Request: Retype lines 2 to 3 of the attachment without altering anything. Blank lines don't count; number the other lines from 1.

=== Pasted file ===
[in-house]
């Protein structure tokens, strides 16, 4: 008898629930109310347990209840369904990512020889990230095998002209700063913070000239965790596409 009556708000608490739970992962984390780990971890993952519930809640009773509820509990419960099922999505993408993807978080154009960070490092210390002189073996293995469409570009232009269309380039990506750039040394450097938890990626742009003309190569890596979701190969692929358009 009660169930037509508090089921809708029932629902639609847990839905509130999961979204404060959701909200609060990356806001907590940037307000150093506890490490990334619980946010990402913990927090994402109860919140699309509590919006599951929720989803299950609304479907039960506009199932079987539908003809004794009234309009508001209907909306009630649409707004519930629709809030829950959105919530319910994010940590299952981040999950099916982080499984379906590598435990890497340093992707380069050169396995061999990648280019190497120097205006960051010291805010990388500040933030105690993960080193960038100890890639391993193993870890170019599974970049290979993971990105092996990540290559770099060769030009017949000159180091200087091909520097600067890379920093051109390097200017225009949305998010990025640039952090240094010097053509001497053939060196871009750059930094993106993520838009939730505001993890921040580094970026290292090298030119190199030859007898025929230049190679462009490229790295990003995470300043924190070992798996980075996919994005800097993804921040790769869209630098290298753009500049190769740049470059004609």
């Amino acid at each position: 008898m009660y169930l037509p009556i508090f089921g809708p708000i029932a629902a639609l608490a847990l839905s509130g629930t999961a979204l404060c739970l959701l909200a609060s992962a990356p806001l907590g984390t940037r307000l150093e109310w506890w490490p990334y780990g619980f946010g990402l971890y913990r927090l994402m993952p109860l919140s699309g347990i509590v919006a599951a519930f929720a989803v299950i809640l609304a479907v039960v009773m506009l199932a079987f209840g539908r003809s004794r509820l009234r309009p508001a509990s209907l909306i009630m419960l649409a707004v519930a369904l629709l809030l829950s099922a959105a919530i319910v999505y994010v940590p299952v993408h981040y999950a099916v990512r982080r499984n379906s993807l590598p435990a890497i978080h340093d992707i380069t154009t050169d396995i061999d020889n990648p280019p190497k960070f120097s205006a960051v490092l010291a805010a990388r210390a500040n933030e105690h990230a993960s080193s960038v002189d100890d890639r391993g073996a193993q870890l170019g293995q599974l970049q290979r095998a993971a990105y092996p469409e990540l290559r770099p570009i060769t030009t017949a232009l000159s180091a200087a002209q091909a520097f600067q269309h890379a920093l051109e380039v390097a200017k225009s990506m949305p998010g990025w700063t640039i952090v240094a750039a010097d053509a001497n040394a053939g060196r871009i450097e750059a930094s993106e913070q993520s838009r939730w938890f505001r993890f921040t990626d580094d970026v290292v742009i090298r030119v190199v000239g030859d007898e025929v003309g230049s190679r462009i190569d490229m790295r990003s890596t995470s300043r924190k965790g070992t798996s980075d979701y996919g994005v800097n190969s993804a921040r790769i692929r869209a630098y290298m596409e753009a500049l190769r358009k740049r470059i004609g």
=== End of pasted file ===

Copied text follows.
């Protein structure tokens, strides 16, 4: 008898629930109310347990209840369904990512020889990230095998002209700063913070000239965790596409 009556708000608490739970992962984390780990971890993952519930809640009773509820509990419960099922999505993408993807978080154009960070490092210390002189073996293995469409570009232009269309380039990506750039040394450097938890990626742009003309190569890596979701190969692929358009 009660169930037509508090089921809708029932629902639609847990839905509130999961979204404060959701909200609060990356806001907590940037307000150093506890490490990334619980946010990402913990927090994402109860919140699309509590919006599951929720989803299950609304479907039960506009199932079987539908003809004794009234309009508001209907909306009630649409707004519930629709809030829950959105919530319910994010940590299952981040999950099916982080499984379906590598435990890497340093992707380069050169396995061999990648280019190497120097205006960051010291805010990388500040933030105690993960080193960038100890890639391993193993870890170019599974970049290979993971990105092996990540290559770099060769030009017949000159180091200087091909520097600067890379920093051109390097200017225009949305998010990025640039952090240094010097053509001497053939060196871009750059930094993106993520838009939730505001993890921040580094970026290292090298030119190199030859007898025929230049190679462009490229790295990003995470300043924190070992798996980075996919994005800097993804921040790769869209630098290298753009500049190769740049470059004609």
């Amino acid at each position: 008898m009660y169930l037509p009556i508090f089921g809708p708000i029932a629902a639609l608490a847990l839905s509130g629930t999961a979204l404060c739970l959701l909200a609060s992962a990356p806001l907590g984390t940037r307000l150093e109310w506890w490490p990334y780990g619980f946010g990402l971890y913990r927090l994402m993952p109860l919140s699309g347990i509590v919006a599951a519930f929720a989803v299950i809640l609304a479907v039960v009773m506009l199932a079987f209840g539908r003809s004794r509820l009234r309009p508001a509990s209907l909306i009630m419960l649409a707004v519930a369904l629709l809030l829950s099922a959105a919530i319910v999505y994010v940590p299952v993408h981040y999950a099916v990512r982080r499984n379906s993807l590598p435990a890497i978080h340093d992707i380069t154009t050169d396995i061999d020889n990648p280019p190497k960070f120097s205006a960051v490092l010291a805010a990388r210390a500040n933030e105690h990230a993960s080193s960038v002189d100890d890639r391993g073996a193993q870890l170019g293995q599974l970049q290979r095998a993971a990105y092996p469409e990540l290559r770099p570009i060769t030009t017949a232009l000159s180091a200087a002209q091909a520097f600067q269309h890379a920093l051109e380039v390097a200017k225009s990506m949305p998010g990025w700063t640039i952090v240094a750039a010097d053509a001497n040394a053939g060196r871009i450097e750059a930094s993106e913070q993520s838009r939730w938890f505001r993890f921040t990626d580094d970026v290292v742009i090298r030119v190199v000239g030859d007898e025929v003309g230049s190679r462009i190569d490229m790295r990003s890596t995470s300043r924190k965790g070992t798996s980075d979701y996919g994005v800097n190969s993804a921040r790769i692929r869209a630098y290298m596409e753009a500049l190769r358009k740049r470059i004609g």